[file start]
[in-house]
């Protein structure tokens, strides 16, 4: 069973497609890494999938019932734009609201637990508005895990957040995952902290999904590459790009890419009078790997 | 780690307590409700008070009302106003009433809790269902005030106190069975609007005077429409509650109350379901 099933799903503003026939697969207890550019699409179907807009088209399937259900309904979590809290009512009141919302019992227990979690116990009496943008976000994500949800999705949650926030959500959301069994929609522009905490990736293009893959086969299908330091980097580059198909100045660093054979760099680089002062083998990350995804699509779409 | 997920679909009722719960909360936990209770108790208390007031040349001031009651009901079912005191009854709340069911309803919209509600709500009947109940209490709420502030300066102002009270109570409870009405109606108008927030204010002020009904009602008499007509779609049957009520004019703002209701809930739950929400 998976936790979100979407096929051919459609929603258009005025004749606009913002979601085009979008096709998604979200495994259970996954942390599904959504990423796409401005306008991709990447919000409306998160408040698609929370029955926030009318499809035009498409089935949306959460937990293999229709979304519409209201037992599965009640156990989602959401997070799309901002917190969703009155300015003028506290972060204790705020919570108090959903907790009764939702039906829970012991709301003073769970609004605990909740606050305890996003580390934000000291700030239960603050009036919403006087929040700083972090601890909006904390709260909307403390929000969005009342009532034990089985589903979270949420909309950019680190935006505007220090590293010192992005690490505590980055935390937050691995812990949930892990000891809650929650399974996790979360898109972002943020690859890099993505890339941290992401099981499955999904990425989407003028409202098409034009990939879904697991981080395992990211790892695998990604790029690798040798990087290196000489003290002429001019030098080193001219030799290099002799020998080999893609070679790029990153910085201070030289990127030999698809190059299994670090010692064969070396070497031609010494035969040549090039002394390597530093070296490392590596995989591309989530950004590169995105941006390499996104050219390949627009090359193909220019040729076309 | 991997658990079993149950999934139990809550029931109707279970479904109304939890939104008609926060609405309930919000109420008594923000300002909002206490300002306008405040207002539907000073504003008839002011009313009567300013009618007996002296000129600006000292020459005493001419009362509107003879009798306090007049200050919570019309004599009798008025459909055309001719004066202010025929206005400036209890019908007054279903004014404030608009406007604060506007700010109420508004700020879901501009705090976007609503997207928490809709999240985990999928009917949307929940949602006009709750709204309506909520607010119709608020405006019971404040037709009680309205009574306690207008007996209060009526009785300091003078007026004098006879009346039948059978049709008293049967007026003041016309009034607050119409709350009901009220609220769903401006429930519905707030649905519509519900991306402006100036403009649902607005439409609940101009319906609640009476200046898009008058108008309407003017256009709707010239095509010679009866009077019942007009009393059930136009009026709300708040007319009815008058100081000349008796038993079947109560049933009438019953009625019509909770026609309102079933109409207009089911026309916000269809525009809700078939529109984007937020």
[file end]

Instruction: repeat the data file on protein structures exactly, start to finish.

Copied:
[in-house]
């Protein structure tokens, strides 16, 4: 069973497609890494999938019932734009609201637990508005895990957040995952902290999904590459790009890419009078790997 | 780690307590409700008070009302106003009433809790269902005030106190069975609007005077429409509650109350379901 099933799903503003026939697969207890550019699409179907807009088209399937259900309904979590809290009512009141919302019992227990979690116990009496943008976000994500949800999705949650926030959500959301069994929609522009905490990736293009893959086969299908330091980097580059198909100045660093054979760099680089002062083998990350995804699509779409 | 997920679909009722719960909360936990209770108790208390007031040349001031009651009901079912005191009854709340069911309803919209509600709500009947109940209490709420502030300066102002009270109570409870009405109606108008927030204010002020009904009602008499007509779609049957009520004019703002209701809930739950929400 998976936790979100979407096929051919459609929603258009005025004749606009913002979601085009979008096709998604979200495994259970996954942390599904959504990423796409401005306008991709990447919000409306998160408040698609929370029955926030009318499809035009498409089935949306959460937990293999229709979304519409209201037992599965009640156990989602959401997070799309901002917190969703009155300015003028506290972060204790705020919570108090959903907790009764939702039906829970012991709301003073769970609004605990909740606050305890996003580390934000000291700030239960603050009036919403006087929040700083972090601890909006904390709260909307403390929000969005009342009532034990089985589903979270949420909309950019680190935006505007220090590293010192992005690490505590980055935390937050691995812990949930892990000891809650929650399974996790979360898109972002943020690859890099993505890339941290992401099981499955999904990425989407003028409202098409034009990939879904697991981080395992990211790892695998990604790029690798040798990087290196000489003290002429001019030098080193001219030799290099002799020998080999893609070679790029990153910085201070030289990127030999698809190059299994670090010692064969070396070497031609010494035969040549090039002394390597530093070296490392590596995989591309989530950004590169995105941006390499996104050219390949627009090359193909220019040729076309 | 991997658990079993149950999934139990809550029931109707279970479904109304939890939104008609926060609405309930919000109420008594923000300002909002206490300002306008405040207002539907000073504003008839002011009313009567300013009618007996002296000129600006000292020459005493001419009362509107003879009798306090007049200050919570019309004599009798008025459909055309001719004066202010025929206005400036209890019908007054279903004014404030608009406007604060506007700010109420508004700020879901501009705090976007609503997207928490809709999240985990999928009917949307929940949602006009709750709204309506909520607010119709608020405006019971404040037709009680309205009574306690207008007996209060009526009785300091003078007026004098006879009346039948059978049709008293049967007026003041016309009034607050119409709350009901009220609220769903401006429930519905707030649905519509519900991306402006100036403009649902607005439409609940101009319906609640009476200046898009008058108008309407003017256009709707010239095509010679009866009077019942007009009393059930136009009026709300708040007319009815008058100081000349008796038993079947109560049933009438019953009625019509909770026609309102079933109409207009089911026309916000269809525009809700078939529109984007937020």